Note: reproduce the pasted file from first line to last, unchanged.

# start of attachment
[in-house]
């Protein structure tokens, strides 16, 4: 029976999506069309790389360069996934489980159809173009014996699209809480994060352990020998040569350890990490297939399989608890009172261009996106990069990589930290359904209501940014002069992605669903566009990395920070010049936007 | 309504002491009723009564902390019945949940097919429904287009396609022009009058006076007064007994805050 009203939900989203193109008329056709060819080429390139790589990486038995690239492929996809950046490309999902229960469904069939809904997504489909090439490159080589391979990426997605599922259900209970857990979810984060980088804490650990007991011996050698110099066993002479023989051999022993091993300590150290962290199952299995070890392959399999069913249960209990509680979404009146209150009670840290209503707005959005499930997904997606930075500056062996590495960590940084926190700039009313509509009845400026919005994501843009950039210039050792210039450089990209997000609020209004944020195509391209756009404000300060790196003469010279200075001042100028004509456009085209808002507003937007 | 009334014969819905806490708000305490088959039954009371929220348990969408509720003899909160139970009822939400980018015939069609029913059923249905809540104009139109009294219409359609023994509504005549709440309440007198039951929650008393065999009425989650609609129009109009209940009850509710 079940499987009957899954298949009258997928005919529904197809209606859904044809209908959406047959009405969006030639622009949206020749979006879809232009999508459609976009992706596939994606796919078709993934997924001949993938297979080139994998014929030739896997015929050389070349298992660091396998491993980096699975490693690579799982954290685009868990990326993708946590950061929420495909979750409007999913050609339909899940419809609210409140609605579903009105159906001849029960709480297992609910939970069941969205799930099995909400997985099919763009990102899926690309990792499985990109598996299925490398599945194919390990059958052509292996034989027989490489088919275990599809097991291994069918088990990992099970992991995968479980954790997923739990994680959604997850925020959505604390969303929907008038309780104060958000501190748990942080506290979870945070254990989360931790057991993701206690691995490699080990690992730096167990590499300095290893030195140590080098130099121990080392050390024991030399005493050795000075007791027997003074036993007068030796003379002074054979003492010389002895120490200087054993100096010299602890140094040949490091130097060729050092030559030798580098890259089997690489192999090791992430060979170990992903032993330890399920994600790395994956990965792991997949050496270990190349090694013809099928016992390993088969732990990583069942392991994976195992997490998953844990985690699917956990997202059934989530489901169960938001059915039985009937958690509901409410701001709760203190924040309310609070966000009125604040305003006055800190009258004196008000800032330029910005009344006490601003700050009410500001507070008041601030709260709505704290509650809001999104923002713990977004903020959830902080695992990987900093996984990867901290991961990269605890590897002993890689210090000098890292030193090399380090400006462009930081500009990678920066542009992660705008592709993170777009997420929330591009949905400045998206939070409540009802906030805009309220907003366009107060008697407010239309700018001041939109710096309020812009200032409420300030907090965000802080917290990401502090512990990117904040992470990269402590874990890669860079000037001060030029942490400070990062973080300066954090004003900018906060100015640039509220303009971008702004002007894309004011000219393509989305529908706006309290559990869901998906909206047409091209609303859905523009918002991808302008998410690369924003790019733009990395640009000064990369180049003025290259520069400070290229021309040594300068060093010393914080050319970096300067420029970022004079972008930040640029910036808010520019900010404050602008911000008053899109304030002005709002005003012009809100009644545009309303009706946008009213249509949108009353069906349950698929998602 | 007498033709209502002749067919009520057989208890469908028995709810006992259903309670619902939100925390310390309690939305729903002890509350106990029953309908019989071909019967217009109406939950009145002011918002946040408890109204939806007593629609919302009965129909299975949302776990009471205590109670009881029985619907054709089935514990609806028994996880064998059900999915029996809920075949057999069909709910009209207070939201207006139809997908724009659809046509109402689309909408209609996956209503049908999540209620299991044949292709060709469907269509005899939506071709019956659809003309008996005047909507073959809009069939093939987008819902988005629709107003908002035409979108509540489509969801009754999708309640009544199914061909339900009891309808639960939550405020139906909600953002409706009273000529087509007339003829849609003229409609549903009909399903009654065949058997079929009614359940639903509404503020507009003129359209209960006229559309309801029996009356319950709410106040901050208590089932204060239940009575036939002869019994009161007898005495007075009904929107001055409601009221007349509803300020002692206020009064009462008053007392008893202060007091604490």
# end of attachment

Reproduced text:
[in-house]
């Protein structure tokens, strides 16, 4: 029976999506069309790389360069996934489980159809173009014996699209809480994060352990020998040569350890990490297939399989608890009172261009996106990069990589930290359904209501940014002069992605669903566009990395920070010049936007 | 309504002491009723009564902390019945949940097919429904287009396609022009009058006076007064007994805050 009203939900989203193109008329056709060819080429390139790589990486038995690239492929996809950046490309999902229960469904069939809904997504489909090439490159080589391979990426997605599922259900209970857990979810984060980088804490650990007991011996050698110099066993002479023989051999022993091993300590150290962290199952299995070890392959399999069913249960209990509680979404009146209150009670840290209503707005959005499930997904997606930075500056062996590495960590940084926190700039009313509509009845400026919005994501843009950039210039050792210039450089990209997000609020209004944020195509391209756009404000300060790196003469010279200075001042100028004509456009085209808002507003937007 | 009334014969819905806490708000305490088959039954009371929220348990969408509720003899909160139970009822939400980018015939069609029913059923249905809540104009139109009294219409359609023994509504005549709440309440007198039951929650008393065999009425989650609609129009109009209940009850509710 079940499987009957899954298949009258997928005919529904197809209606859904044809209908959406047959009405969006030639622009949206020749979006879809232009999508459609976009992706596939994606796919078709993934997924001949993938297979080139994998014929030739896997015929050389070349298992660091396998491993980096699975490693690579799982954290685009868990990326993708946590950061929420495909979750409007999913050609339909899940419809609210409140609605579903009105159906001849029960709480297992609910939970069941969205799930099995909400997985099919763009990102899926690309990792499985990109598996299925490398599945194919390990059958052509292996034989027989490489088919275990599809097991291994069918088990990992099970992991995968479980954790997923739990994680959604997850925020959505604390969303929907008038309780104060958000501190748990942080506290979870945070254990989360931790057991993701206690691995490699080990690992730096167990590499300095290893030195140590080098130099121990080392050390024991030399005493050795000075007791027997003074036993007068030796003379002074054979003492010389002895120490200087054993100096010299602890140094040949490091130097060729050092030559030798580098890259089997690489192999090791992430060979170990992903032993330890399920994600790395994956990965792991997949050496270990190349090694013809099928016992390993088969732990990583069942392991994976195992997490998953844990985690699917956990997202059934989530489901169960938001059915039985009937958690509901409410701001709760203190924040309310609070966000009125604040305003006055800190009258004196008000800032330029910005009344006490601003700050009410500001507070008041601030709260709505704290509650809001999104923002713990977004903020959830902080695992990987900093996984990867901290991961990269605890590897002993890689210090000098890292030193090399380090400006462009930081500009990678920066542009992660705008592709993170777009997420929330591009949905400045998206939070409540009802906030805009309220907003366009107060008697407010239309700018001041939109710096309020812009200032409420300030907090965000802080917290990401502090512990990117904040992470990269402590874990890669860079000037001060030029942490400070990062973080300066954090004003900018906060100015640039509220303009971008702004002007894309004011000219393509989305529908706006309290559990869901998906909206047409091209609303859905523009918002991808302008998410690369924003790019733009990395640009000064990369180049003025290259520069400070290229021309040594300068060093010393914080050319970096300067420029970022004079972008930040640029910036808010520019900010404050602008911000008053899109304030002005709002005003012009809100009644545009309303009706946008009213249509949108009353069906349950698929998602 | 007498033709209502002749067919009520057989208890469908028995709810006992259903309670619902939100925390310390309690939305729903002890509350106990029953309908019989071909019967217009109406939950009145002011918002946040408890109204939806007593629609919302009965129909299975949302776990009471205590109670009881029985619907054709089935514990609806028994996880064998059900999915029996809920075949057999069909709910009209207070939201207006139809997908724009659809046509109402689309909408209609996956209503049908999540209620299991044949292709060709469907269509005899939506071709019956659809003309008996005047909507073959809009069939093939987008819902988005629709107003908002035409979108509540489509969801009754999708309640009544199914061909339900009891309808639960939550405020139906909600953002409706009273000529087509007339003829849609003229409609549903009909399903009654065949058997079929009614359940639903509404503020507009003129359209209960006229559309309801029996009356319950709410106040901050208590089932204060239940009575036939002869019994009161007898005495007075009904929107001055409601009221007349509803300020002692206020009064009462008053007392008893202060007091604490």